The Nix

Nathan Hill

The Nix
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The Nix

Nathan Hill

Meet Samuel Andresen-Anderson: stalled writer, bored teacher at a local college, obsessive player of online video games. He hasn’t seen his mother, Faye, in decades, not since she abandoned her family when he was a boy. Now she has suddenly reappeared, having committed an absurd politically-motivated crime that electrifies the nightly news, beguiles the Internet, and inflames a divided country.

The media paints Faye as a radical hippie with a sordid past, but as far as Samuel knows, his mother was an ordinary girl who married her high school sweetheart. Which version of his mother is true? Two facts are certain: she’s facing some serious charges, and she needs Samuel’s help.

As Samuel begins to excavate his mother’s - and his country’s - history, the story moves from the rural Midwest of the 1960s, to New York City during the Great Recession and the Occupy Wall Street movement, and back to the infamous riots at the 1968 Chicago Democratic National Convention. Finally, the trail leads him to wartime Norway, home of the mysterious Nix that his mother told him about as a child, a spirit that can take the shape of a white horse, luring children to their deaths.

And in these places, Samuel will unexpectedly find that he has to rethink everything he ever knew about his mother - a woman with an epic story of her own, a story she has kept hidden from the world.

Review

While Nathan Hill’s debut novel The Nix is certainly ambitious, given that it contains the Chicago riots of 1968, the invasion of Iraq, the recent Occupy Wall Street movement, as well as online gaming, a new, minimal, social media, growing up in the suburbs of the ’80s and, most notably, Norwegian ghosts, what binds this huge novel together is its cynical and somewhat ironic world-view.

You could chalk this up to the influence of Samuel Adresen-Anderson, the book’s main protagonist, a bored lit teacher who once had great promise as a writer, and who has managed to swing a large advance and a position at a college on a book that he never wrote. Now he’s bored and mostly stays in his office playing an online role-playing game until the small hours.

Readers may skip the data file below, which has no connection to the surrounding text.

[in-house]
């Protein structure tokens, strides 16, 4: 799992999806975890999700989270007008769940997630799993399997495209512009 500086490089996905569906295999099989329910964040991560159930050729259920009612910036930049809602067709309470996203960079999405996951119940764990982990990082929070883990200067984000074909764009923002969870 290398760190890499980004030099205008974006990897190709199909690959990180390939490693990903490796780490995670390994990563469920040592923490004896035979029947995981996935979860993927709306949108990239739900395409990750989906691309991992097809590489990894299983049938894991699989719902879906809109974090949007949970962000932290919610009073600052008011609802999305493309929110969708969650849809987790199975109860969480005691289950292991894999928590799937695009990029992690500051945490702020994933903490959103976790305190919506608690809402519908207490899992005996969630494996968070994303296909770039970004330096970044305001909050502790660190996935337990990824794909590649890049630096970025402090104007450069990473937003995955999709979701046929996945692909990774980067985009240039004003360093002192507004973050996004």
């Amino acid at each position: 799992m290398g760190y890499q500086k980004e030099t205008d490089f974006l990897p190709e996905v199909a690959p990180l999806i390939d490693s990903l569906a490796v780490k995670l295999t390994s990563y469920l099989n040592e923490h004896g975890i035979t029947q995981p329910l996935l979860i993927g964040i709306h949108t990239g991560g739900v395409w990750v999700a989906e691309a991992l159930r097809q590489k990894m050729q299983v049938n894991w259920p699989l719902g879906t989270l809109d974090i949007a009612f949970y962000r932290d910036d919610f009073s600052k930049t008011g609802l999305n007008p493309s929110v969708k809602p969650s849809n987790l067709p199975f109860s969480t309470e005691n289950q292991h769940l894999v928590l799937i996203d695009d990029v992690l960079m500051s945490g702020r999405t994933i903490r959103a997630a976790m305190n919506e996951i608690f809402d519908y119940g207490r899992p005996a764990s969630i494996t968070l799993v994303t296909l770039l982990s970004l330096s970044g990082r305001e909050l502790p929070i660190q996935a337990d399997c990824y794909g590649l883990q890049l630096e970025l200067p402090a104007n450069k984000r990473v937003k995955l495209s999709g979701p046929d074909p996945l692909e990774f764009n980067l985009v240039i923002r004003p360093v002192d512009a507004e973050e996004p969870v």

When his publisher threatens to sue him into bankrupcy, Samuel promises to write a book about his mother, who abandoned him as a child and has recently resurfaced in his life after being arrested for attacking a conservative senator with some gravel.

As Samuel investigates the mother he never knew, we get a mix of characters and storylines including: fraternal twins, one of them a violin prodigy and love of Samuel’s life, the other a bully and Samuel’s best friend; two students making moves to get Samuel fired; a handful of activists; a policeman obsessed with Samuel’s mother and role-playing power user who is constantly failing to get his life together.

While the book is definitely a comedy, what slowly emerges is an intricate portrait of a mother and son, both trying to deal with the lackluster turnout of their lives. In its strongest moments the novel also becomes something much weirder, inventive and even touching. The Nix is definitely a ride worth taking.


Chris Somerville works for the online team at Readings.

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